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These are the rights social media users in India have under the new Digital Personal Data Protection Act

India will see a massive shift in its approach to privacy and data protection thanks to the introduction of the Digital Personal Data Protection Act 2023. This new law holds significant implications for businesses dealing with substantial amounts of personal data, particularly the tech world giants such as Google, Meta (the parent company of WhatsApp and Instagram), and similar players.

These companies will be handed additional responsibilities, such as appointing a data protection officer, enlisting an independent data auditor, conducting data security assessments, and adhering to other regulations. All these changes aim to bolster online data security, a critical move given recent data breaches and misuse.

A pivotal element of this Act is its emphasis on safeguarding the personal information of children and young adults, who constitute a significant portion of customers for major tech firms in India. The Act stipulates that these companies must obtain consent from parents or legal guardians before utilizing the personal information of individuals under 18. It also curbs the use of data in ways that could be detrimental to children. Flexibility is built in, allowing the government to permit data processing for younger children if it’s deemed safe. This measure ensures more careful handling of user data from major tech products.

The Digital Personal Data Protection Act 2023 is set to trigger a profound shift in India’s privacy and data protection compliance landscape. A vital aspect of this legislation revolves around strengthening obligations for enterprises processing substantial volumes of personal data, likely to be categorized as ‘significant data fiduciaries.’”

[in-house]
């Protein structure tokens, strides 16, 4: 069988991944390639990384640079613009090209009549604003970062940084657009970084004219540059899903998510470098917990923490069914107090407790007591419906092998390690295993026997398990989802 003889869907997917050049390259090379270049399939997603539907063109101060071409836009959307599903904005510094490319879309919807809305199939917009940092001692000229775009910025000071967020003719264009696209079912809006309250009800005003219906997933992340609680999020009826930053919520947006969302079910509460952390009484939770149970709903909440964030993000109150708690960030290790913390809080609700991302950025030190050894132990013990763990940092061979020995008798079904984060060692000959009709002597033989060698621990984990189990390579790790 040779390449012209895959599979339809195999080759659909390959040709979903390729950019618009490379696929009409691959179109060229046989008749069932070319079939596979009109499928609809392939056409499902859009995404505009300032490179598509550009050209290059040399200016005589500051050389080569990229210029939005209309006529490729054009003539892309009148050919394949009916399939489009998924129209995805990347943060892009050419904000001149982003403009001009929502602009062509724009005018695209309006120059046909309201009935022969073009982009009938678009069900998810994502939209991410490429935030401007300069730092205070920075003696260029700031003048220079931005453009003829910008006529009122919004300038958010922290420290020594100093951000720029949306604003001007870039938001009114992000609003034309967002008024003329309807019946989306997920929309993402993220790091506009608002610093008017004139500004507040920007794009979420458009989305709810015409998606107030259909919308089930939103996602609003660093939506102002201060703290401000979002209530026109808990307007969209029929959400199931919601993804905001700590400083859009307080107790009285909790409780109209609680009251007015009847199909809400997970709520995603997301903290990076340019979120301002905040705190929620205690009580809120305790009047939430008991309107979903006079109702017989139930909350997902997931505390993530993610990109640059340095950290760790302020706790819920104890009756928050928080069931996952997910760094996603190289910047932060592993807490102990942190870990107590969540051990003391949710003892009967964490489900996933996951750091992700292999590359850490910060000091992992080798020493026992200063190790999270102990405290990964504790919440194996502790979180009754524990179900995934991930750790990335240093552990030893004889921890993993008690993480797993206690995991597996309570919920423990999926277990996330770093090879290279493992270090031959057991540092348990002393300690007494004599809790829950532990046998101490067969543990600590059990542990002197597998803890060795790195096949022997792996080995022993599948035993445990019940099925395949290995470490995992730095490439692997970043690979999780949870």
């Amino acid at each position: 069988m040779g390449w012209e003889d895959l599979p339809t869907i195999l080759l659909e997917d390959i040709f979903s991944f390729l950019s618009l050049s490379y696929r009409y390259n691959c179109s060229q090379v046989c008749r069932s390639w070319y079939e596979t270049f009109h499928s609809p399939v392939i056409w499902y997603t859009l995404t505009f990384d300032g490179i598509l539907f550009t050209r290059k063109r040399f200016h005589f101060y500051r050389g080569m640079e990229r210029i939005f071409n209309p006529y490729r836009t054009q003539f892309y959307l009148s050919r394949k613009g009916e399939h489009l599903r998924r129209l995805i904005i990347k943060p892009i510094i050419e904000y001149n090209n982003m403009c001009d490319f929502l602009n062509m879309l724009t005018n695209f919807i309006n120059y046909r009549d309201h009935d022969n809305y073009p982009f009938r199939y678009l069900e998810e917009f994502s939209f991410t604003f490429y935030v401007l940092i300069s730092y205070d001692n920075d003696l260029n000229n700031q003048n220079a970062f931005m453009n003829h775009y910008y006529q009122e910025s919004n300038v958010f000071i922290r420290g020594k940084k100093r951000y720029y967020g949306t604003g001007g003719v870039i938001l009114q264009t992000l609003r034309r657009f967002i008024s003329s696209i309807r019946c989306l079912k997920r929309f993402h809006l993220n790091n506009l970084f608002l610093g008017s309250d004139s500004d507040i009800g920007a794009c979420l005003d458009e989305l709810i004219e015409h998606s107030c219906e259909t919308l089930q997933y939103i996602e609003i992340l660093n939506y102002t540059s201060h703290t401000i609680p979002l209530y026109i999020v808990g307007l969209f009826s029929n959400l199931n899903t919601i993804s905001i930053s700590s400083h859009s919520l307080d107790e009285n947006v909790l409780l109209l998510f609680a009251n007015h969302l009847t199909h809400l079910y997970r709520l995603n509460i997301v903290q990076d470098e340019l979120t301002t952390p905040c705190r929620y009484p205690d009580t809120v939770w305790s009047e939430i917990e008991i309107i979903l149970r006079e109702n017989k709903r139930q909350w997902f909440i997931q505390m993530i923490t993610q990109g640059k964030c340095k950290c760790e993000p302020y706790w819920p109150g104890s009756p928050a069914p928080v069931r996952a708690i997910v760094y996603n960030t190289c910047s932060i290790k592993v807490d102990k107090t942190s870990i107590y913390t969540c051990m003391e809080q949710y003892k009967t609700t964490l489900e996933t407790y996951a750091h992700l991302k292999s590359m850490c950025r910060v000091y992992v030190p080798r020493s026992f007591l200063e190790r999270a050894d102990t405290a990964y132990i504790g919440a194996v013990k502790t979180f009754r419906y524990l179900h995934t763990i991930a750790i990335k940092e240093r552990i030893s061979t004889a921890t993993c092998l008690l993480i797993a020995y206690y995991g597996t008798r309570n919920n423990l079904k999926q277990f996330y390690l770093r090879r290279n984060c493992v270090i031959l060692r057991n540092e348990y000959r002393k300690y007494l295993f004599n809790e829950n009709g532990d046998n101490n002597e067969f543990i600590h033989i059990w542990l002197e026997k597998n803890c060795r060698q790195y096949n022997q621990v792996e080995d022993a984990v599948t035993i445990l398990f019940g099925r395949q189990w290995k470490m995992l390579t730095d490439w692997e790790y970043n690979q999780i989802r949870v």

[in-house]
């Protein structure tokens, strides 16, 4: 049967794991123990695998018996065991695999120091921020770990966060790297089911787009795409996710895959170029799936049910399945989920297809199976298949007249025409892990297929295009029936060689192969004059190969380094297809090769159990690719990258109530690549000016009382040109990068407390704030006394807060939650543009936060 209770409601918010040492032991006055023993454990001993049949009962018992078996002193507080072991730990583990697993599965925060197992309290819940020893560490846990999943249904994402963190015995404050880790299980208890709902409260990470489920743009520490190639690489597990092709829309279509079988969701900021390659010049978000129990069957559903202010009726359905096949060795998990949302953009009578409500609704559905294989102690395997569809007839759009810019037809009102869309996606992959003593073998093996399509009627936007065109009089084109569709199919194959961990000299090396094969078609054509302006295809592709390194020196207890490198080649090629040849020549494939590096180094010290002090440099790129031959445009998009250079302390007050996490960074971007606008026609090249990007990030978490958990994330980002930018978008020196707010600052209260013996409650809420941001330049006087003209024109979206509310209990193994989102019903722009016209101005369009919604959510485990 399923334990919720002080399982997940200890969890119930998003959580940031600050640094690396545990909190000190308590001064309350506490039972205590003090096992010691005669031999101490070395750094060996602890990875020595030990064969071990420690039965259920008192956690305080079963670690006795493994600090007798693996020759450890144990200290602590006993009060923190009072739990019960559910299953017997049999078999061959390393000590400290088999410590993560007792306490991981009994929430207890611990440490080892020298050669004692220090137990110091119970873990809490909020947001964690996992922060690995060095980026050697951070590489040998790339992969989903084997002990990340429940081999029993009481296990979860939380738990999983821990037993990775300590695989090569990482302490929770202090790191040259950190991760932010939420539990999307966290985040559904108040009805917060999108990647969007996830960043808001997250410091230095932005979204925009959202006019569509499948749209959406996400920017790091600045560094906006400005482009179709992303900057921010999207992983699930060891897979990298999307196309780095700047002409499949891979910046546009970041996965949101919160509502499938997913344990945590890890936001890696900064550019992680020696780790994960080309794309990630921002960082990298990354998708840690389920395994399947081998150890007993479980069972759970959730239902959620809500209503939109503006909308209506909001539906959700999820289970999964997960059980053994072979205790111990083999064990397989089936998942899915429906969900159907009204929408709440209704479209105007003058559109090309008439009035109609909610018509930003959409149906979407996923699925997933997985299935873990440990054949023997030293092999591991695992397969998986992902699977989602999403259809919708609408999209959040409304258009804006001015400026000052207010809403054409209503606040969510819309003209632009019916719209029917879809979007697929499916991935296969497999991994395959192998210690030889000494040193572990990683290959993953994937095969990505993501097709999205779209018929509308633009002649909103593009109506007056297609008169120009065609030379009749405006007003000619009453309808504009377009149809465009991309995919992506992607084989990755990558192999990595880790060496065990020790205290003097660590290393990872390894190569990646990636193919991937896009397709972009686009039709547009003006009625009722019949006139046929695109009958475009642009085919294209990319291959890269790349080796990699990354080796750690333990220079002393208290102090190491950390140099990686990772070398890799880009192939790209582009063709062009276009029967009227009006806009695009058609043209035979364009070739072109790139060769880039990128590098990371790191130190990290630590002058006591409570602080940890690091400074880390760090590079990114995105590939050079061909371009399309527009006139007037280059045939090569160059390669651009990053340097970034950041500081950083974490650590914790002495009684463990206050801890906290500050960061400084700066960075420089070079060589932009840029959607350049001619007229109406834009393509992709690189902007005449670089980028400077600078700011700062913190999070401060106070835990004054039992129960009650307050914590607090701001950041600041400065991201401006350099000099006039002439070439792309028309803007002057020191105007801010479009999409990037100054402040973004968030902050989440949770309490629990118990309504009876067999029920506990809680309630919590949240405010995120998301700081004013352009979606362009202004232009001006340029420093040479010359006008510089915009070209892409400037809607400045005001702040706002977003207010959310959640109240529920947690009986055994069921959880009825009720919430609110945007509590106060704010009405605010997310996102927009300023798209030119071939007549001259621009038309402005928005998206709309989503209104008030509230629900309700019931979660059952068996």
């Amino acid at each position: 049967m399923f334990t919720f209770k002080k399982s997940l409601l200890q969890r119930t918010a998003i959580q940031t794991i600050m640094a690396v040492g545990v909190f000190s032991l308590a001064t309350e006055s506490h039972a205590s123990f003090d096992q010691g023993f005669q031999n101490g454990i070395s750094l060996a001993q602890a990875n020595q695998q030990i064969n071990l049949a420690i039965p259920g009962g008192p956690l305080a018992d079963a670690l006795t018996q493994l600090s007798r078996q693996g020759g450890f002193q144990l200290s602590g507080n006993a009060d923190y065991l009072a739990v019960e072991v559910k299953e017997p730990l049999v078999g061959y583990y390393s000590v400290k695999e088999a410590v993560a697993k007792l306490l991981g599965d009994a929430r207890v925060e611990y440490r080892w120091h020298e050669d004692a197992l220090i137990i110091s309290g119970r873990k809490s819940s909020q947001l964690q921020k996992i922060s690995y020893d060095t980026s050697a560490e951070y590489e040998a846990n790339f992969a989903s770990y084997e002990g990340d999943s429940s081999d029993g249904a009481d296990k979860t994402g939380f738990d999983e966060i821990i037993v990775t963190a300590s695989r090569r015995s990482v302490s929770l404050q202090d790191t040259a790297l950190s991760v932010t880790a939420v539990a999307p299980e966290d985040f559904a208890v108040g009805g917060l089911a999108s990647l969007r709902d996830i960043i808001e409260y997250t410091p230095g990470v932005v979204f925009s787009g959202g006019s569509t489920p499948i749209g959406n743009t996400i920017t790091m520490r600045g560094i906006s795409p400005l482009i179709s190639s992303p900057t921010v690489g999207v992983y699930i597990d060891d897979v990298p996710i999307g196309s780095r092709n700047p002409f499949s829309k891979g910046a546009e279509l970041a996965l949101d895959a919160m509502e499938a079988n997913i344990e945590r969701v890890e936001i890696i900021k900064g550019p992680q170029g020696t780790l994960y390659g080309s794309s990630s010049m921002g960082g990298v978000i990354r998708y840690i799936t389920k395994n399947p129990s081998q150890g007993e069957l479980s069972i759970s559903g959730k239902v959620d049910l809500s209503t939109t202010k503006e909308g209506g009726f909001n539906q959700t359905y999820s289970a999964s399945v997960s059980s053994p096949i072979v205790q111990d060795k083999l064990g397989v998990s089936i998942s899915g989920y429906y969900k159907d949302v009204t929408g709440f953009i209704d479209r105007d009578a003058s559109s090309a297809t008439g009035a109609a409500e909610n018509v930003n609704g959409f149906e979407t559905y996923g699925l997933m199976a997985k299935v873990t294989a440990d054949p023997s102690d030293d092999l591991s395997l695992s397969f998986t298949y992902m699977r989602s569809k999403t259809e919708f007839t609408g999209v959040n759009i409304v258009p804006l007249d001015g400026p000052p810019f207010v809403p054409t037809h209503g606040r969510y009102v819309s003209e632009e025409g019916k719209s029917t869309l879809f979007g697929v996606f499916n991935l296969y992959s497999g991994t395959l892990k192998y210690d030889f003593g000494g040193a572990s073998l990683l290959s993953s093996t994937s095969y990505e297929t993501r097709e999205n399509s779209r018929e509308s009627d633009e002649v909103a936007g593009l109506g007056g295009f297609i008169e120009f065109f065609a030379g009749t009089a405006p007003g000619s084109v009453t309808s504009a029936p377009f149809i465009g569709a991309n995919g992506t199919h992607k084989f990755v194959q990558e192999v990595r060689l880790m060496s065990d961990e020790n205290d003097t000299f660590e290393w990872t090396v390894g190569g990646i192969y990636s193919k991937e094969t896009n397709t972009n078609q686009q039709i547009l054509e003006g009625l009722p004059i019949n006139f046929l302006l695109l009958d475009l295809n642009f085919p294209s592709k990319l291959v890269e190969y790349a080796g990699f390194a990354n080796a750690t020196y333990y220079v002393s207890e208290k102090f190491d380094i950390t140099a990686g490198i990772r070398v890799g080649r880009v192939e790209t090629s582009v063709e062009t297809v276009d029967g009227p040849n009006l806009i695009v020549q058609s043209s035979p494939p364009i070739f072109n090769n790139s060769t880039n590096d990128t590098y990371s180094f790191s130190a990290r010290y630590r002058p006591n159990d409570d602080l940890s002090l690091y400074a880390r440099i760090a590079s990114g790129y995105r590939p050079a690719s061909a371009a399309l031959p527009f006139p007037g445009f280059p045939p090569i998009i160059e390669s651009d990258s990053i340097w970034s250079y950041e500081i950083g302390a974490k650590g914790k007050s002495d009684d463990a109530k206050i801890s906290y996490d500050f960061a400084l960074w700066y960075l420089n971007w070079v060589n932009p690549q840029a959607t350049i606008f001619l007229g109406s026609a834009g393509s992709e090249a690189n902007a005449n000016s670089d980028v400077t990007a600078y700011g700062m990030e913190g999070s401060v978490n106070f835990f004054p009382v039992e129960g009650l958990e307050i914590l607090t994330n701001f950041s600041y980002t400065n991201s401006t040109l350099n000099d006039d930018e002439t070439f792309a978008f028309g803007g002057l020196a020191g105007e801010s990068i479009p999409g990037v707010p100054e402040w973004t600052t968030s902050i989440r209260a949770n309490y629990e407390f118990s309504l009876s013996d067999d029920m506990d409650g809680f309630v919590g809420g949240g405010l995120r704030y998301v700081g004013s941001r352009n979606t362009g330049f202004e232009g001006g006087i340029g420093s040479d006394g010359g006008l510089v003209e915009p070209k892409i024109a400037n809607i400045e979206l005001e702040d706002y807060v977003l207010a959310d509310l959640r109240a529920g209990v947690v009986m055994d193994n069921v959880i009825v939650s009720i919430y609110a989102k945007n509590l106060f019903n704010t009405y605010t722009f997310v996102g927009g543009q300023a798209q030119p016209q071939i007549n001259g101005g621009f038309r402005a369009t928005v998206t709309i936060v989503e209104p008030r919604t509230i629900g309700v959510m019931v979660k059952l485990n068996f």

Major tech conglomerates will likely fall within this category and shoulder augmented responsibilities. Among these new duties is the requirement to designate a resident data protection officer. Moreover, they must appoint an independent data auditor, conduct data protection impact assessments, and adhere to other measures stipulated by the upcoming legislation.

The Digital Personal Data Protection Bill 2023 has successfully passed through India’s parliament and gained the final approval of the President of India. Its implementation involves consultations with data fiduciaries to ensure a cautious yet swift rollout. This landmark legislation follows six years after the Supreme Court’s recognition of privacy as a fundamental right.

Under the new law, companies referred to as ‘data fiduciaries’ are mandated to establish safeguards for digital data collected from individuals. Companies must designate a Data Protection Officer to provide users with real-time grievance resolution. Users will also be granted control over their personal information. Failures to meet data security or disclosure requirements could lead to fines of varying degrees, with the possibility of cumulative penalties for repeated violations.

The Act introduces the concept of ‘consent managers’, offering users a centralized interface for managing their consent. These managers are required to register with the Data Protection Board, maintain an accountable relationship with users, and have the power to file complaints on their behalf.

Highlighted rights and responsibilities outlined in the Act encompass access to information about data processing, rectification and erasure of personal data, mechanisms for addressing complaints, and the option to appoint a representative to exercise rights in exceptional cases. Conversely, users are obligated not to submit frivolous complaints or provide false information, with potential penalties for non-compliance.

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